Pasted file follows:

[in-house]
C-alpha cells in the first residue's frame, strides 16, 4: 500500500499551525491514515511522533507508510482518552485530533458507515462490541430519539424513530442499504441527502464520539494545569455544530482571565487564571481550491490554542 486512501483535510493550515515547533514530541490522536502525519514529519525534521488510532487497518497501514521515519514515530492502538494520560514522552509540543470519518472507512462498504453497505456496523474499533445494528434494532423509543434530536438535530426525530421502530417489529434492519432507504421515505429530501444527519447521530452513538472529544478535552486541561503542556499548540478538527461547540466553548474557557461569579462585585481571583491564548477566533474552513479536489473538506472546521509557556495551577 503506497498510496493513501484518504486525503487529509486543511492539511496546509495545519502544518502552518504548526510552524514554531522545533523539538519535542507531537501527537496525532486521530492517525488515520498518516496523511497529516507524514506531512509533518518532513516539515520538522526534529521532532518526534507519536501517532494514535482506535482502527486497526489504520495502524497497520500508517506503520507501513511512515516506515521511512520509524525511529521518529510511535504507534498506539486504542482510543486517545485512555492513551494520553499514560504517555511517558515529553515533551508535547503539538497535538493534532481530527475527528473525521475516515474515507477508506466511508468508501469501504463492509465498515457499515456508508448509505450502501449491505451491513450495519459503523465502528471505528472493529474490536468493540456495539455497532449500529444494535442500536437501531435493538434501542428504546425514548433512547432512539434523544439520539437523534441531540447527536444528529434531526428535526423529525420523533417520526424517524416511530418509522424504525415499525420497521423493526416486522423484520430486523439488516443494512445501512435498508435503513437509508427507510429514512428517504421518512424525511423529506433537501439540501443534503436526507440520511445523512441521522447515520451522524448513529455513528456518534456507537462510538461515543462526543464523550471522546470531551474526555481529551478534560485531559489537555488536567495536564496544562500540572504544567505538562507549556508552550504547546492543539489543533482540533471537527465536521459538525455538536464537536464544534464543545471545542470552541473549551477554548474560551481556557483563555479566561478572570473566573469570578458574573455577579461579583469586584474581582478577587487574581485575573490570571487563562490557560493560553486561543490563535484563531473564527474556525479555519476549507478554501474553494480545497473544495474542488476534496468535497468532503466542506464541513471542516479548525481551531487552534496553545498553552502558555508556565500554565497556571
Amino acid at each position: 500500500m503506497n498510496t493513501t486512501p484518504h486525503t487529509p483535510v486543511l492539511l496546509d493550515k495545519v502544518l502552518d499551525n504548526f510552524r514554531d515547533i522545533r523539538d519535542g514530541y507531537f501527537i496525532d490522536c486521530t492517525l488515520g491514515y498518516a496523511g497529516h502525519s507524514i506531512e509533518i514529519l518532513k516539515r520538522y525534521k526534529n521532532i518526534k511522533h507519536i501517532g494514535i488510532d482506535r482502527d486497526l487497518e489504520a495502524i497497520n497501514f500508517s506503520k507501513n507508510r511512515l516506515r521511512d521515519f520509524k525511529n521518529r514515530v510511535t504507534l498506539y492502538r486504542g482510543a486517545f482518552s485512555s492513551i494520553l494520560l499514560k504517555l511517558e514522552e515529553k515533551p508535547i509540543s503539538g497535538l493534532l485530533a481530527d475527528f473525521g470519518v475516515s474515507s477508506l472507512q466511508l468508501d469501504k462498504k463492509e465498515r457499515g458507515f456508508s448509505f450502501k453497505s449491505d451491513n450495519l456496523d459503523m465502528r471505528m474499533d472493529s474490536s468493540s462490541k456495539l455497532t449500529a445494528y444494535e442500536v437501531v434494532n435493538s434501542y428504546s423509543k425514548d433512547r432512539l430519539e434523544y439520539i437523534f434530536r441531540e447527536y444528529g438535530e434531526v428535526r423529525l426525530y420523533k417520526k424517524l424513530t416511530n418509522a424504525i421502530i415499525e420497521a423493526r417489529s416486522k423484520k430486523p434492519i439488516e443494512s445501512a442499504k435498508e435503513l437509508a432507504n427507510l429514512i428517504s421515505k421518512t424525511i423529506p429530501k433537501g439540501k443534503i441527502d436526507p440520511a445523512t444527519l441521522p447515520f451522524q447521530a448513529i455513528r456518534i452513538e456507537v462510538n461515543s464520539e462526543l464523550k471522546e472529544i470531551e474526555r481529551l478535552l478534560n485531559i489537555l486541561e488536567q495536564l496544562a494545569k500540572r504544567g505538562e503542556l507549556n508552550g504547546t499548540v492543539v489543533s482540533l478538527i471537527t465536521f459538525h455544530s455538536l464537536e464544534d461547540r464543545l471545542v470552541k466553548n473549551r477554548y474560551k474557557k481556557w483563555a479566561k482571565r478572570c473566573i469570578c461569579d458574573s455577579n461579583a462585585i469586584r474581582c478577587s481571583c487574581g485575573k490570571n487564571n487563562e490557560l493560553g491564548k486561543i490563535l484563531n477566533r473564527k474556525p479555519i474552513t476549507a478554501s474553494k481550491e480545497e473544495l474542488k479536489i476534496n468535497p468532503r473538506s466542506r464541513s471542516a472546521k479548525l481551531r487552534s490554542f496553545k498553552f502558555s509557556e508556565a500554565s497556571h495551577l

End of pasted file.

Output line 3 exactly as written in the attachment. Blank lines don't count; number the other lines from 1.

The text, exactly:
Amino acid at each position: 500500500m503506497n498510496t493513501t486512501p484518504h486525503t487529509p483535510v486543511l492539511l496546509d493550515k495545519v502544518l502552518d499551525n504548526f510552524r514554531d515547533i522545533r523539538d519535542g514530541y507531537f501527537i496525532d490522536c486521530t492517525l488515520g491514515y498518516a496523511g497529516h502525519s507524514i506531512e509533518i514529519l518532513k516539515r520538522y525534521k526534529n521532532i518526534k511522533h507519536i501517532g494514535i488510532d482506535r482502527d486497526l487497518e489504520a495502524i497497520n497501514f500508517s506503520k507501513n507508510r511512515l516506515r521511512d521515519f520509524k525511529n521518529r514515530v510511535t504507534l498506539y492502538r486504542g482510543a486517545f482518552s485512555s492513551i494520553l494520560l499514560k504517555l511517558e514522552e515529553k515533551p508535547i509540543s503539538g497535538l493534532l485530533a481530527d475527528f473525521g470519518v475516515s474515507s477508506l472507512q466511508l468508501d469501504k462498504k463492509e465498515r457499515g458507515f456508508s448509505f450502501k453497505s449491505d451491513n450495519l456496523d459503523m465502528r471505528m474499533d472493529s474490536s468493540s462490541k456495539l455497532t449500529a445494528y444494535e442500536v437501531v434494532n435493538s434501542y428504546s423509543k425514548d433512547r432512539l430519539e434523544y439520539i437523534f434530536r441531540e447527536y444528529g438535530e434531526v428535526r423529525l426525530y420523533k417520526k424517524l424513530t416511530n418509522a424504525i421502530i415499525e420497521a423493526r417489529s416486522k423484520k430486523p434492519i439488516e443494512s445501512a442499504k435498508e435503513l437509508a432507504n427507510l429514512i428517504s421515505k421518512t424525511i423529506p429530501k433537501g439540501k443534503i441527502d436526507p440520511a445523512t444527519l441521522p447515520f451522524q447521530a448513529i455513528r456518534i452513538e456507537v462510538n461515543s464520539e462526543l464523550k471522546e472529544i470531551e474526555r481529551l478535552l478534560n485531559i489537555l486541561e488536567q495536564l496544562a494545569k500540572r504544567g505538562e503542556l507549556n508552550g504547546t499548540v492543539v489543533s482540533l478538527i471537527t465536521f459538525h455544530s455538536l464537536e464544534d461547540r464543545l471545542v470552541k466553548n473549551r477554548y474560551k474557557k481556557w483563555a479566561k482571565r478572570c473566573i469570578c461569579d458574573s455577579n461579583a462585585i469586584r474581582c478577587s481571583c487574581g485575573k490570571n487564571n487563562e490557560l493560553g491564548k486561543i490563535l484563531n477566533r473564527k474556525p479555519i474552513t476549507a478554501s474553494k481550491e480545497e473544495l474542488k479536489i476534496n468535497p468532503r473538506s466542506r464541513s471542516a472546521k479548525l481551531r487552534s490554542f496553545k498553552f502558555s509557556e508556565a500554565s497556571h495551577l